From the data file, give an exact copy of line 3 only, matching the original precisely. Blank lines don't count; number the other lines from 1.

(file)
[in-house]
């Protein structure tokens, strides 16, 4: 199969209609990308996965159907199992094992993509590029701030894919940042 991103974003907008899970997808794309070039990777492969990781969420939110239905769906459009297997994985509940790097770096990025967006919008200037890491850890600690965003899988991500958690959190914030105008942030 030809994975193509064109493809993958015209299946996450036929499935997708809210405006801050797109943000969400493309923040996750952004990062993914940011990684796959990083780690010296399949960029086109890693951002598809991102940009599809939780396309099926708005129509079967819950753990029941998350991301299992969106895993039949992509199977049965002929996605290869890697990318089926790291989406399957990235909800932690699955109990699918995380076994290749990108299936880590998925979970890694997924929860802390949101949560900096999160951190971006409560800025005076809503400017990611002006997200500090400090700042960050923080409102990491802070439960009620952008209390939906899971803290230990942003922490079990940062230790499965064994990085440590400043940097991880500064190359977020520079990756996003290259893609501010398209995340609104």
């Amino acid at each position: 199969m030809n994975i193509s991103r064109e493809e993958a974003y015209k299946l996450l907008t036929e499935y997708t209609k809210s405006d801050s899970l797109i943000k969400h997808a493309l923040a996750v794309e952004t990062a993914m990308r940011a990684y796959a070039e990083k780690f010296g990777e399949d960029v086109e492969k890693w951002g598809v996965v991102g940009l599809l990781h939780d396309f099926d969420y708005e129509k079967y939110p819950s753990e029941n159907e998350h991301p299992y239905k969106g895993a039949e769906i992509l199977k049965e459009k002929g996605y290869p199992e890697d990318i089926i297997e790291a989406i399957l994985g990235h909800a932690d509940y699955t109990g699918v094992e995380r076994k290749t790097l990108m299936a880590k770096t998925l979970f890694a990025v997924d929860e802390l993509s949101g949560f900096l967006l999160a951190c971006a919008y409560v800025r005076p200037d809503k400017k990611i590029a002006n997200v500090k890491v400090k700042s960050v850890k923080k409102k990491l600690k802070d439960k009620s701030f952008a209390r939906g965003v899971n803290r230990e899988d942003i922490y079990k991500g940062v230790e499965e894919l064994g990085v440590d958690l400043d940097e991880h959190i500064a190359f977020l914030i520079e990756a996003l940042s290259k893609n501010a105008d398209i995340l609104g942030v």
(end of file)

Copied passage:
């Amino acid at each position: 199969m030809n994975i193509s991103r064109e493809e993958a974003y015209k299946l996450l907008t036929e499935y997708t209609k809210s405006d801050s899970l797109i943000k969400h997808a493309l923040a996750v794309e952004t990062a993914m990308r940011a990684y796959a070039e990083k780690f010296g990777e399949d960029v086109e492969k890693w951002g598809v996965v991102g940009l599809l990781h939780d396309f099926d969420y708005e129509k079967y939110p819950s753990e029941n159907e998350h991301p299992y239905k969106g895993a039949e769906i992509l199977k049965e459009k002929g996605y290869p199992e890697d990318i089926i297997e790291a989406i399957l994985g990235h909800a932690d509940y699955t109990g699918v094992e995380r076994k290749t790097l990108m299936a880590k770096t998925l979970f890694a990025v997924d929860e802390l993509s949101g949560f900096l967006l999160a951190c971006a919008y409560v800025r005076p200037d809503k400017k990611i590029a002006n997200v500090k890491v400090k700042s960050v850890k923080k409102k990491l600690k802070d439960k009620s701030f952008a209390r939906g965003v899971n803290r230990e899988d942003i922490y079990k991500g940062v230790e499965e894919l064994g990085v440590d958690l400043d940097e991880h959190i500064a190359f977020l914030i520079e990756a996003l940042s290259k893609n501010a105008d398209i995340l609104g942030v």